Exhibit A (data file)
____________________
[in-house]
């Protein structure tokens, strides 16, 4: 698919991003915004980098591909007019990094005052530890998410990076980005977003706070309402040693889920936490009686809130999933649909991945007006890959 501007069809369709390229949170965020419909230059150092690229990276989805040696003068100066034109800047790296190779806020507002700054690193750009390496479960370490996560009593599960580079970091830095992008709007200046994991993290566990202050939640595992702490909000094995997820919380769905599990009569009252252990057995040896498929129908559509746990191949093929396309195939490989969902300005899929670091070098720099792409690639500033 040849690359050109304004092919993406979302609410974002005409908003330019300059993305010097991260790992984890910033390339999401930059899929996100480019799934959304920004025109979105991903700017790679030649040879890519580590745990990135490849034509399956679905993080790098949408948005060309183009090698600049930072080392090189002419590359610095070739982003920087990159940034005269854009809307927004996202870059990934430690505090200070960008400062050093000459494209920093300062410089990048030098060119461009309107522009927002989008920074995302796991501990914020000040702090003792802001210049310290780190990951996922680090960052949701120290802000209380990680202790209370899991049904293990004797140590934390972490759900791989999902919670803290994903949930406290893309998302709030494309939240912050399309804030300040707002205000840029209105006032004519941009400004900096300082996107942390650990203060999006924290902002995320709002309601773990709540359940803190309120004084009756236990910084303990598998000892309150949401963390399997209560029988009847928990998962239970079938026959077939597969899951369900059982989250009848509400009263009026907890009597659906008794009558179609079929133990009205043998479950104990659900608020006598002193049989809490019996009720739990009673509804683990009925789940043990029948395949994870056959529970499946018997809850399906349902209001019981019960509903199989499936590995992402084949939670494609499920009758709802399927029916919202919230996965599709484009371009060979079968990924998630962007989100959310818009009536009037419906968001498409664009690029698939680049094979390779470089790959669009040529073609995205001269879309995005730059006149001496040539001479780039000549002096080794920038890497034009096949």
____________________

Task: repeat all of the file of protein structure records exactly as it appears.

[in-house]
């Protein structure tokens, strides 16, 4: 698919991003915004980098591909007019990094005052530890998410990076980005977003706070309402040693889920936490009686809130999933649909991945007006890959 501007069809369709390229949170965020419909230059150092690229990276989805040696003068100066034109800047790296190779806020507002700054690193750009390496479960370490996560009593599960580079970091830095992008709007200046994991993290566990202050939640595992702490909000094995997820919380769905599990009569009252252990057995040896498929129908559509746990191949093929396309195939490989969902300005899929670091070098720099792409690639500033 040849690359050109304004092919993406979302609410974002005409908003330019300059993305010097991260790992984890910033390339999401930059899929996100480019799934959304920004025109979105991903700017790679030649040879890519580590745990990135490849034509399956679905993080790098949408948005060309183009090698600049930072080392090189002419590359610095070739982003920087990159940034005269854009809307927004996202870059990934430690505090200070960008400062050093000459494209920093300062410089990048030098060119461009309107522009927002989008920074995302796991501990914020000040702090003792802001210049310290780190990951996922680090960052949701120290802000209380990680202790209370899991049904293990004797140590934390972490759900791989999902919670803290994903949930406290893309998302709030494309939240912050399309804030300040707002205000840029209105006032004519941009400004900096300082996107942390650990203060999006924290902002995320709002309601773990709540359940803190309120004084009756236990910084303990598998000892309150949401963390399997209560029988009847928990998962239970079938026959077939597969899951369900059982989250009848509400009263009026907890009597659906008794009558179609079929133990009205043998479950104990659900608020006598002193049989809490019996009720739990009673509804683990009925789940043990029948395949994870056959529970499946018997809850399906349902209001019981019960509903199989499936590995992402084949939670494609499920009758709802399927029916919202919230996965599709484009371009060979079968990924998630962007989100959310818009009536009037419906968001498409664009690029698939680049094979390779470089790959669009040529073609995205001269879309995005730059006149001496040539001479780039000549002096080794920038890497034009096949």